Do endangered red-cockaded woodpeckers know what’s at risk? Sure, if I strike out on Tinder or eHarmony.com, I’d be pretty frustrated, probably gloomy. For these rare woodpeckers, not pairing up has high stakes.
The soft, melodious social calls of endangered red-cockaded woodpeckers were absent from Great Dismal Swamp National Wildlife Refuge for over 40 years. That is, until last fall, when biologists trucked eight six-month-old birds from the Carolina Sandhills refuge in South Carolina and the Palmetto-Peartree Preserve in North Carolina to the southeast Virginia pine pocosin forest.
Biologists tucked birds into their new digs, pre-dug artificial cavities 30 feet high in native pines, and at sunrise, pulled screens from in front of their cavities to set them free. The release marked the first significant step in the multi-year effort to establish Virginia’s second population and the northernmost public outpost of one of the country’s first federally endangered birds.
Now, most of us are pretty familiar with “the birds and the bees.” We know if the birds don’t link up, there are no chirping little ones to be found. And with no little ones, there will be no future birds, and no population. So, biologists waited with anticipation until this past spring to see what these cardinal-sized woodpeckers would do.
“Two birds paired up over the winter, but they didn’t breed, which isn’t completely off the wall for first year birds,” says refuge manager Chris Lowie. “Three males flew off, leaving three females that have been establishing their own territories.”
Enter phase two. On the night of October 21, biologists at Carolina Sandhills refuge finished trapping four males and four females. They started the five hour drive north, stopping every hour to feed the birds. In the dark hours of early morning at Great Dismal Swamp, they again tucked the young birds into new homes. A couple dozen volunteers waited in excitement, poised to assist with the release at sunrise.
When the light came, the screens came down and the birds were free to check out their new neighborhoods.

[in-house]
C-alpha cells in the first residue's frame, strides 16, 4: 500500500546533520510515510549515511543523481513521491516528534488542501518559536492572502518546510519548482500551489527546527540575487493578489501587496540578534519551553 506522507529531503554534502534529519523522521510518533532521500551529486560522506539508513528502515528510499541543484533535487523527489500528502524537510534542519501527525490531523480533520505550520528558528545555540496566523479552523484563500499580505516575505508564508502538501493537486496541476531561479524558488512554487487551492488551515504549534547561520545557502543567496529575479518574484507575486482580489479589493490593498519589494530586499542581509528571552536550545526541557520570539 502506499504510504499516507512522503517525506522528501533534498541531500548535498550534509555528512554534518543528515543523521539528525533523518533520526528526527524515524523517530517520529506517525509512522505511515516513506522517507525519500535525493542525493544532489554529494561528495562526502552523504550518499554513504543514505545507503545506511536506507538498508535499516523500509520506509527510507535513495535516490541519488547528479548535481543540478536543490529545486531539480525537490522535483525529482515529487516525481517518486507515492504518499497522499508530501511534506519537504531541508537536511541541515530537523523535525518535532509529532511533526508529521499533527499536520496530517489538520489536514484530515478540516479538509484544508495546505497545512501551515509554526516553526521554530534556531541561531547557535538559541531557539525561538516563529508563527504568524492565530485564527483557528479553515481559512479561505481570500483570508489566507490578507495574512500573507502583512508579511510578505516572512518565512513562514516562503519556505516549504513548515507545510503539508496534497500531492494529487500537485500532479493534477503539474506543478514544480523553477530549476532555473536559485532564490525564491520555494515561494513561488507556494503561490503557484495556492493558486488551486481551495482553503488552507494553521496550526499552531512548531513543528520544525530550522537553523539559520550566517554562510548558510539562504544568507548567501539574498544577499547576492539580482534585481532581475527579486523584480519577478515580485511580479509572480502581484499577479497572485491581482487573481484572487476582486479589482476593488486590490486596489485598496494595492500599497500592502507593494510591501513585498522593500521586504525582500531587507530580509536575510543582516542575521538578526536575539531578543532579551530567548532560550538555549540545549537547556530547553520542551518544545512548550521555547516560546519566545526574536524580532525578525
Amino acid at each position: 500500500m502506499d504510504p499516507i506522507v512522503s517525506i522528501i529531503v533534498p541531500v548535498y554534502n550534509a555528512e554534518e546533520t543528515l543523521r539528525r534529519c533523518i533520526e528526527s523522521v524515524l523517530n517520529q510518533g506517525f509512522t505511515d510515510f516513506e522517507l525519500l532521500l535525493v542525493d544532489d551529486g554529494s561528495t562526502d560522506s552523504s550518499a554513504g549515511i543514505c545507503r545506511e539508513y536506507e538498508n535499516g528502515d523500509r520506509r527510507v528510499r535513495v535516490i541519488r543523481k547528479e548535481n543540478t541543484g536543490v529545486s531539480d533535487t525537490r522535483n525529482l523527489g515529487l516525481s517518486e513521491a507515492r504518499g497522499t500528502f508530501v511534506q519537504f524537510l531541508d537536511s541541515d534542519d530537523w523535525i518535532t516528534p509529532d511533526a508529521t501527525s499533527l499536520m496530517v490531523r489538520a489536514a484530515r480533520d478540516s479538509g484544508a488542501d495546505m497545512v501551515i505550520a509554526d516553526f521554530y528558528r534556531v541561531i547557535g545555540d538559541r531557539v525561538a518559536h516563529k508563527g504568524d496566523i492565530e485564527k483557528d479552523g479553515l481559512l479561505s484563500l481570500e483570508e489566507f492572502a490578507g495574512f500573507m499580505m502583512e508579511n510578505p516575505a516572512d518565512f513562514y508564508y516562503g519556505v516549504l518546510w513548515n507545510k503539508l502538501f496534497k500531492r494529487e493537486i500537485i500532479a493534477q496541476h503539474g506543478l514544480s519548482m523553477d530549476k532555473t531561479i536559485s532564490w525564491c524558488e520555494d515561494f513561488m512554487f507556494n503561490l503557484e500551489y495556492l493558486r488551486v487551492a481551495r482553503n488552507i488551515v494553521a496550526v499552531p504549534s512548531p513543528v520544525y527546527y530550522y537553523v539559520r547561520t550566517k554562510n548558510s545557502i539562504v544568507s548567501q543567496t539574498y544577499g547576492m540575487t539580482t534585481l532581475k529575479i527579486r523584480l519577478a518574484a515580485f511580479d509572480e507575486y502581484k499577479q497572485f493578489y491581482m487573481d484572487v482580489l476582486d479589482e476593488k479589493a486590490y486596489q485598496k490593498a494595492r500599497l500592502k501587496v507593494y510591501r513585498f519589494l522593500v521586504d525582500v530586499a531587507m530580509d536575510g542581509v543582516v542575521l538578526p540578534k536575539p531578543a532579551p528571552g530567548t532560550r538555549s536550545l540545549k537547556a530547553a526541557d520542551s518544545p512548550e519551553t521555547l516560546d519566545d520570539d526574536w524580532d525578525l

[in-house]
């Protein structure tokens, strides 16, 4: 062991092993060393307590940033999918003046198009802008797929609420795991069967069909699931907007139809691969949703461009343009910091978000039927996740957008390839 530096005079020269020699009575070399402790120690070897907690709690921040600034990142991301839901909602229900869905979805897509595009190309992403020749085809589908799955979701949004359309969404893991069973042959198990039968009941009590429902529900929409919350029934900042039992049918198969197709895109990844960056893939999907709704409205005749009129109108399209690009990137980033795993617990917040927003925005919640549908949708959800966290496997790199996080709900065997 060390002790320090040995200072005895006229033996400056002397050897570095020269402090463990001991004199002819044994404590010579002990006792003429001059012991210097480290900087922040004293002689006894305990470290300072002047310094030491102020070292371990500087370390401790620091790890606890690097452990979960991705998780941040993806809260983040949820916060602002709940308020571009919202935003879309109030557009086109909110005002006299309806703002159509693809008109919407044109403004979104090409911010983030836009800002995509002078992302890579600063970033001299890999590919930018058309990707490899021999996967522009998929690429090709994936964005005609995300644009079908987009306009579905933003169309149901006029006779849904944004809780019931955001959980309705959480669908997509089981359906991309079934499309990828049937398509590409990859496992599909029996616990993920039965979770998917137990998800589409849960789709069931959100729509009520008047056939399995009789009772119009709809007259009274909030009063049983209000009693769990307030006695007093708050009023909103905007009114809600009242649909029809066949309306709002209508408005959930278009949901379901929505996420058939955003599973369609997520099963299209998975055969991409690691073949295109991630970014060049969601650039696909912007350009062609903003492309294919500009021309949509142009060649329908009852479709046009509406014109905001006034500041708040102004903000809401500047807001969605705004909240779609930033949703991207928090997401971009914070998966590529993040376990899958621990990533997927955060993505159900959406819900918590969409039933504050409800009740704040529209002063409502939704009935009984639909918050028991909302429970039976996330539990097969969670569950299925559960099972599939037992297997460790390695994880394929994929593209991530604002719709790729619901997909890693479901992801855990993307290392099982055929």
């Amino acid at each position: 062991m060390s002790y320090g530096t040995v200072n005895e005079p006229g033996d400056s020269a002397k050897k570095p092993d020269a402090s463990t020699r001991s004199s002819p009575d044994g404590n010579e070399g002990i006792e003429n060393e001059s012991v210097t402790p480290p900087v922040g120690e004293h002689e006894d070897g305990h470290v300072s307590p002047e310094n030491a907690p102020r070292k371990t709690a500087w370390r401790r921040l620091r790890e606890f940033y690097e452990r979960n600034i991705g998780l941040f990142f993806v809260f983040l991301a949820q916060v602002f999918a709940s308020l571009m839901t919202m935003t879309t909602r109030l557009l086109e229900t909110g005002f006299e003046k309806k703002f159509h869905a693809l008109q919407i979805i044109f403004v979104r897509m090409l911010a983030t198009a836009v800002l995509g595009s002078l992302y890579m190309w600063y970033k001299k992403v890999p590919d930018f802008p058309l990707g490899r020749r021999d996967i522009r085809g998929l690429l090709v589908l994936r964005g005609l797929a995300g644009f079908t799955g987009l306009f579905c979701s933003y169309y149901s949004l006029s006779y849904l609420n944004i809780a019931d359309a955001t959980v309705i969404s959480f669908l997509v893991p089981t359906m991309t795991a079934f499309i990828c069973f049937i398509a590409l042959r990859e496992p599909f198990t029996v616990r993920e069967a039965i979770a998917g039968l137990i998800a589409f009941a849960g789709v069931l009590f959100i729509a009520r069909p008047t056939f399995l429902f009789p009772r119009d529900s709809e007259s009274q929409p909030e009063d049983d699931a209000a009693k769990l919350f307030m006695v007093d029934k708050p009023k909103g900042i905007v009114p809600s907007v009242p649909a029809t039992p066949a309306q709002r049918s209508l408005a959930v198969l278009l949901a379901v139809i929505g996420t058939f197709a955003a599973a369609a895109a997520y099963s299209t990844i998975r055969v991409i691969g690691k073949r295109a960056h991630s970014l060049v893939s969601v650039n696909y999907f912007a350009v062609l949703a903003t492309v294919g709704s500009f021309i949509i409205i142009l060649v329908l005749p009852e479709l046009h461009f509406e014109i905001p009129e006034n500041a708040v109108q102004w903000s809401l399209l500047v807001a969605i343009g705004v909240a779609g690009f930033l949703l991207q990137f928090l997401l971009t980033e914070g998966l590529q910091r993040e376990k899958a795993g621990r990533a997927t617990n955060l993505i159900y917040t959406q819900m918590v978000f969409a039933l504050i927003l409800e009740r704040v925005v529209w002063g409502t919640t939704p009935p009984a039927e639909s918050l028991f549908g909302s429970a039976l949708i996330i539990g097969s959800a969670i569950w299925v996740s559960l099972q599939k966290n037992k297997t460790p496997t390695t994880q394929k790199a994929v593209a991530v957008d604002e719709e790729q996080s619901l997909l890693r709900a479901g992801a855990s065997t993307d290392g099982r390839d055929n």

“All birds seemed happy,” Chris says. “They paired up and were talking to each other right from the start. Let’s hope they all stay!” Weeks later, on November 14, biologists brought two extra males north for the three females already at the refuge.
Here’s where “pairing up” gets interested with the red-cockaded woodpecker. This territorial bird stays put (doesn’t migrate like many of our birds) and forms groups that include one breeding pair and up to four “helper” birds. Those helper birds are typically males, and they help incubate eggs and feed young.
Previous endeavors to reintroduce the birds in Alabama, Arkansas, and Florida have been successful, with the birds populating and reproducing in these areas. At Great Dismal Swamp, biologists are closely monitoring the translocated birds, which were released from their cavities Thursday morning. Additional translocations and releases will continue once a year for a minimum of three years.
Virginia’s only existing population is at The Nature Conservancy’s Piney Grove Preserve in Sussex County, where the population has grown from 11 birds in 2002 to 67 adults in spring 2015. Having a new breeding colony “will help protect the Virginia population against loss from catastrophic events such as disease and storms, and put the bird on the track to recovery,” says Lowie. So…swipe right woodpeckers!
Partners in the Great Dismal project include the Service, The Center for Conservation Biology at the College of William and Mary, The Nature Conservancy, Virginia Department of Game and Inland Fisheries, North Carolina Department of Transportation, J. Carter and Associates, and other local groups. Funding for the effort comes from the Service’s Cooperative Recovery Initiative, which focuses on restoring threatened and endangered species on national wildlife refuges and surrounding lands.
Check out other recent efforts:
- NC’s Calloway Forest Preserve
- Relocations from the largest population to Florida’s National Forests
- Prescribed burns to restore habitat neighboring VA’s only existing population).